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Slow Cities movement offers
alternative to global mediocrity

By Nick Swift

11 October 2004: The century that saw the acceleration of the pace of human life beyond anything people of previous centuries could have imagined did not end without also seeing, just before its close, the creation of a movement in which some people choose to deliberately preserve and cultivate the values they consider threatened by the insistence on doing everything ever more quickly: the Slow Cities movement.

Called Cittaslow in Italy, the country of its birth, it is the offspring of another movement, Slow Food.

The Italian Slow Food association was started in 1986 in Barolo, in the Cuneo province, by Carlo Petrini, a writer provoked by the incursion of American-style fast food chains into Rome. His manifesto, which along with his more recent writings continues to be a source of inspiration to the worldwide movement, bewailed the fact that we “are enslaved by speed and have all succumbed to the same insidious virus: Fast Life, which... forces us to eat Fast Foods, which diminish opportunities for conversation, communion, quiet reflection, and sensuous pleasure, thus shortchanging the hungers of the soul. In the name of productivity, Fast Life has changed our way of being and threatens our environment and our landscapes. Our defence should begin at the table with Slow Food. Let us rediscover the flavours and savours of regional cooking.”

“Our praise of rest,” moreover, reads the movement’s philosophical declaration, “is not intended for the lazy or for sleepyheads, for the weary or neurotic. They simply would not appreciate it. Instead we are aiming at those who wish to listen to the rhythm of their own lives, and possibly adjust it.”

The international Slow Food movement began in Paris in 1989, and the 20 countries represented at its inception have since grown to more than 100, with 80,000 members organized in local chapters called convivia (or, in Italy, condotte), of which there are more than 90 in North America. The head office is still in Cuneo, Italy, in the small town of Bra, and the convivia promote the organization’s main aim of “protecting the right to taste” through a variety of initiatives. There is a publishing company, Slow Food Editore, and a Master of Food degree programme, and a University of Gastronomic Sciences is in the making. Le Tavola Fraterne, or Friendship Tables, involve charitable undertakings in places notable for the number of people without the healthy pleasures the pursuit of which is the movement’s raison d’etre, including parts of central and eastern Europe and South America.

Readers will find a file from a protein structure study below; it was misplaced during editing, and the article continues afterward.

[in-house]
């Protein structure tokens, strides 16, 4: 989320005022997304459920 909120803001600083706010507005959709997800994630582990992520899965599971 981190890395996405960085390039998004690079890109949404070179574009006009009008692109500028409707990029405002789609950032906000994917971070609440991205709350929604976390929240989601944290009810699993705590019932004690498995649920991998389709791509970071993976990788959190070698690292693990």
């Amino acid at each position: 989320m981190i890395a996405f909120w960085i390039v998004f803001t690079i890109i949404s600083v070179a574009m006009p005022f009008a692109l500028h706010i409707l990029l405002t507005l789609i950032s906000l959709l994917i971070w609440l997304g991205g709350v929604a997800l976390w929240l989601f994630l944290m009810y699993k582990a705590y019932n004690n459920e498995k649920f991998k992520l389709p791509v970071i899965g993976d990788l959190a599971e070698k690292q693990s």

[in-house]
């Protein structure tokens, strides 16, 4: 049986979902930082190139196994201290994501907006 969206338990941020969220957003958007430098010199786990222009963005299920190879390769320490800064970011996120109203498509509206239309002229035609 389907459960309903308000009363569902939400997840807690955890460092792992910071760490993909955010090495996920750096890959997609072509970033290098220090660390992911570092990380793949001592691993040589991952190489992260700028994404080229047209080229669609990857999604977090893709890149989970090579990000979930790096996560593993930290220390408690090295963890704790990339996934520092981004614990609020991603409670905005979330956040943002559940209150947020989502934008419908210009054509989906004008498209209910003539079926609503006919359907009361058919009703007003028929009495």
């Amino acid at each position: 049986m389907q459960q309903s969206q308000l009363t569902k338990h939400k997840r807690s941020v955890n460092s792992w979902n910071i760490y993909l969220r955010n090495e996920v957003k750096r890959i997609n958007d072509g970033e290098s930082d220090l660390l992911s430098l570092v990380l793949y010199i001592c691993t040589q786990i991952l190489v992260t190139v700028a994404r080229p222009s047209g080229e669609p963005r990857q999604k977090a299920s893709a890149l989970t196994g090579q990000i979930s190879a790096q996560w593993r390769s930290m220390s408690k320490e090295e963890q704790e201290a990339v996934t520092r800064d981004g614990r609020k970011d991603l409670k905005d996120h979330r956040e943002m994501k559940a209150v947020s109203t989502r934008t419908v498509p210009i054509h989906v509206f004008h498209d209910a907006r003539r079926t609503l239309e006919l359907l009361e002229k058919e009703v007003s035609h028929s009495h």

The thoughtful ramifications inevitably lead to the concept of biodiversity, and the Ark of Taste, a huge project aspiring to identify and catalogue products, dishes and creatures in danger of disappearing. An operational offshoot of the Ark of Taste is the Slow Food Presidia, providing economic and media support to groups and individuals committed to saving an Ark product. The annual Slow Food Award was instituted to encourage recognition for such work. Taste Education workshops, courses, books and magazines express the movement’s members’ definition of themselves as ‘eco-gastronomes’, and explore the meaning of the concept of pleasure as it relates to natural equilibrium, both in terms of the natural environment and one’s own human community and its well being.

In Orvieto, Italy in 1999, the Slow Cities movement held its first meeting, with Paolo Saturnini, the Mayor of Greve in Chianti, elected coordinator and some 30 Italian Slow Food cities represented. Their Charter of Association identifies globalization as a phenomenon that, while it offers “a great opportunity for exchange and diffusion,... does tend to level out differences and conceal the peculiar characteristics of single realities. In short, it proposes median models which belong to no one and inevitably generate mediocrity.

“Nonetheless, a burgeoning new demand exists for alternative solutions which tend to pursue and disseminate excellence, seen not necessarily as an elite phenomenon, but rather as a cultural, hence universal fact of life.”